Monthly Archives: January 2010

Chris Nuttall

Electronic Arts is sticking with Tiger Woods  during his current problems, but is bailing out of PC packaged goods for its latest golf video game, launched in a free open beta today.
 

EA is switching to an online version of Tiger Woods PGA Tour, withsales dwindling to almost nothing  for PC disk-based sports games, due to rampant piracy and many players preferring the console versions. 

Paul Taylor

Nice timing from the folks over at the Mozilla Foundation. As calls to ditch Microsoft’s Internet Explorer in the wake of the Chinese hack attack on Google reverberate around the internet, the open source project has released a new version of its Firefox web browser.

Mozilla wisely stopped short of making any special security claims about the new Firefox 3.6, but it does claim that the new browser is 20 per cent faster than its predecessor and includes “extensive under the hood work to improve performance for everyday web tasks such as email, uploading photos, social networking, and more.” 

Paul Taylor

The Palm Pre Plus and Palm Pixi Plus made their official debut today with Verizon Wireless, the largest US mobile carrier. While there are relatively few new features in the Plus models, one particular application – exclusive to Verizon – stands out.

The Palm mobile hotspot, which will be available from the App Catalog when the handsets go on sale later this month, is a webOS app that enables the Pre Plus and Pixi Plus to operate as mobile Wi-Fi routers turning the handsets into MiFi-style instant Wi-Fi hotspots. 

Chris Nuttall

Just in time for the “Year of the Tablet”,  Seesmic has launched atouch-optimised graphically rich version of Twitter  for those who like to watch trending topics but not necessarily tweet.

Seesmic is best known in the Twitter ecosystem for its client software that lets users organise their tweets and “follows” better. Seesmic Look, its new product , would look good on a tablet or a big-screen TV and could change the way many people view Twitter. 

David Gelles

Amazon is clearly concerned about the Apple tablet, judging today’s news.

Though it has yet to be unveiled, the impending arrival of the iPad, or iSlate, or whatever it may be called, is likely to shake up the market for digital books in a big way.

Apple is in talks with the major publishing houses in an effort to secure content deals for the tablet. If it succeeds in working out deals, integrating e-book sales into the iTunes store would be a cinch. Add to this that the tablet is expected to boast a large colour touchscreen, and you have an e-reader on steroids. 

Richard Waters

A week before its expected unveiling, the reverberations from Apple’s tablet are already spreading out through the media industry. From today alone:

Amazon raised the royalty rate it pays to publishers and authors of certain e-books to 70 per cent of the cover price – not coincidentally, the same split Apple has turned into an industry norm through its App Store.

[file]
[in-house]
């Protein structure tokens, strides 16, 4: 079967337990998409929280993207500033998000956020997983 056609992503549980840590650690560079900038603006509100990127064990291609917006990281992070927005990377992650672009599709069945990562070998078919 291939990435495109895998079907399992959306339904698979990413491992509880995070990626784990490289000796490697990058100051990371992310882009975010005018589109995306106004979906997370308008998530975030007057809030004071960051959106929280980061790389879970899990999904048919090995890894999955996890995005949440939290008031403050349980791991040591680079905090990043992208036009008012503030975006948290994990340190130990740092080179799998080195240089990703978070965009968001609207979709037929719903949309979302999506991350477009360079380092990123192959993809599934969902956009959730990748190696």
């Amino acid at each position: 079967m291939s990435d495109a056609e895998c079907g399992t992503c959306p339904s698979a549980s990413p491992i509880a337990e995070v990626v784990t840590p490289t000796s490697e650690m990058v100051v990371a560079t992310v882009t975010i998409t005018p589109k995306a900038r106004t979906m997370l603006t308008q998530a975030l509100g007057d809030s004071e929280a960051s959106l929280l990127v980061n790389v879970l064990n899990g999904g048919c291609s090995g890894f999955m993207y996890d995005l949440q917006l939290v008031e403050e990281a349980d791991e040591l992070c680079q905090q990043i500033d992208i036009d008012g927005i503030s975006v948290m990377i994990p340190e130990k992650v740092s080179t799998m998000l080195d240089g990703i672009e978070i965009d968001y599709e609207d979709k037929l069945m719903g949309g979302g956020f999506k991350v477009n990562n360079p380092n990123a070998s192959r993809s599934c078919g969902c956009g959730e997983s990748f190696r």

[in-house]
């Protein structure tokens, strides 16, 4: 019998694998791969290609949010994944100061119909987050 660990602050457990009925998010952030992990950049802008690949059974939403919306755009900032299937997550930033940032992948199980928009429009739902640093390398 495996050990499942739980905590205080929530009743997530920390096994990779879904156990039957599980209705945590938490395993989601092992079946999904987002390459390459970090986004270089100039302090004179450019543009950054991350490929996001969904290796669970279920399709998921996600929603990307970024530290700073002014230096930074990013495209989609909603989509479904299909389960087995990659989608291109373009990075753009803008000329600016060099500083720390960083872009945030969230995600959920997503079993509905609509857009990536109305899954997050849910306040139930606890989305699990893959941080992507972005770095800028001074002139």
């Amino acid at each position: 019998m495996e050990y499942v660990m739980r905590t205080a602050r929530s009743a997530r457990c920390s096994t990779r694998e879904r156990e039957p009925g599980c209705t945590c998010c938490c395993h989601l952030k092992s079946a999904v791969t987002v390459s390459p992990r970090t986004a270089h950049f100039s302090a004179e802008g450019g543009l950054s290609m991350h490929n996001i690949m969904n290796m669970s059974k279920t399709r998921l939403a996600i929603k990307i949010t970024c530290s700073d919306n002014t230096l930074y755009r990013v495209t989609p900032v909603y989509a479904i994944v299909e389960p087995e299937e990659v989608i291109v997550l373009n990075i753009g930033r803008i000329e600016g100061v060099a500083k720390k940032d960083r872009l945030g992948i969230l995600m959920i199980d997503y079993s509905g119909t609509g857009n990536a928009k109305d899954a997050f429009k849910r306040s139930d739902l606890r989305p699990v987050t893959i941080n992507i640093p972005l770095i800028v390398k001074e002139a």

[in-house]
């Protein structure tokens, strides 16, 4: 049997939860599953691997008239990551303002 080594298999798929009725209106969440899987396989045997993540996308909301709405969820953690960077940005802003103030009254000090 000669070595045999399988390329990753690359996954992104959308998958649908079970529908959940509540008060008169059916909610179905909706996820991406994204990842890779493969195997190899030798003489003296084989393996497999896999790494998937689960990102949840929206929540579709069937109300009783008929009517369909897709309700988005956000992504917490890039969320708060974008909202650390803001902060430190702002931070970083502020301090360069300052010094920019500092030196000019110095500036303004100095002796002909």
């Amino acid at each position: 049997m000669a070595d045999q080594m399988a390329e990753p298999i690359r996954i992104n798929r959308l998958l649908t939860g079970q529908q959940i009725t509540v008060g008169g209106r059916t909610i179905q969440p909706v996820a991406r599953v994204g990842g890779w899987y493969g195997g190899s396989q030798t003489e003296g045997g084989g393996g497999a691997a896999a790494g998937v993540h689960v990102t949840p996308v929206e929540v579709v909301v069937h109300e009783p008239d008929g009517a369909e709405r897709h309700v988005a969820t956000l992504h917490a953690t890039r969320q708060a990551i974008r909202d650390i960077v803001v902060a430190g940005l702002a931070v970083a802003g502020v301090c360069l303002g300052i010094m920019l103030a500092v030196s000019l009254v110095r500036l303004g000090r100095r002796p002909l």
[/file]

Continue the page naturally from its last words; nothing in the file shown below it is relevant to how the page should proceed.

YouTube said it would start a video rental service, reaching beyond advertising into a new payment stream (though a test with video downloads last year went nowhere and was later scrapped). It was described by one analyst as a salvo aimed directly at Apple, as Google and Apple race to become dominant “cloud” video platforms. 

Chris Nuttall

I peered through 3D glasses, read the eReaders, stroked the smartbooks and smartphones and touched the tablets. The Consumer Electronics Show in Las Vegas is over for another year – and what a realm of the senses it was.

Instead of the usual vapourware, the future was close enough to touch, from smartphone screens to images that leapt out of TV sets. 

Chris Nuttall

CrowdFlower, the crowdsourcing start-up that aggregates online labour for data-crunching tasks, has tapped venture capitalists for a $5m Series A funding round.

Lukas Biewald, chief executive of the San Francisco company, said the money would fund expansion.

“We are creating a new global market that will make it possible for everyone in the world to do real, productive work at anytime, from anywhere,” he said. 

Peter Marsh reports on the FT’s Analysis page on the challenge UK technology companies face in growing their innovations into successful international businesses.

“Realtime Worlds is among a clutch of small, aspiring UK technology companies, many of them clustered around high-tech centres such as Cambridge, that seem to hold promise in a world where a country’s economic success is seen as being closely linked to the exploitation of new ideas. 

Google’s clash with China is about much more than the fate of a single, powerful firm, writes Gideon Rachman. The company’s decision to pull out of China, unless the government there changes its policies on censorship, is a harbinger of increasingly stormy relations between the US and China.

The reason that the Google case is so significant is because it suggests that the assumptions on which US policy to China have been based since the Tiananmen massacre of 1989 could be plain wrong. The US has accepted – even welcomed – China’s emergence as a giant economic power because American policymakers convinced themselves that economic opening would lead to political liberalisation in China.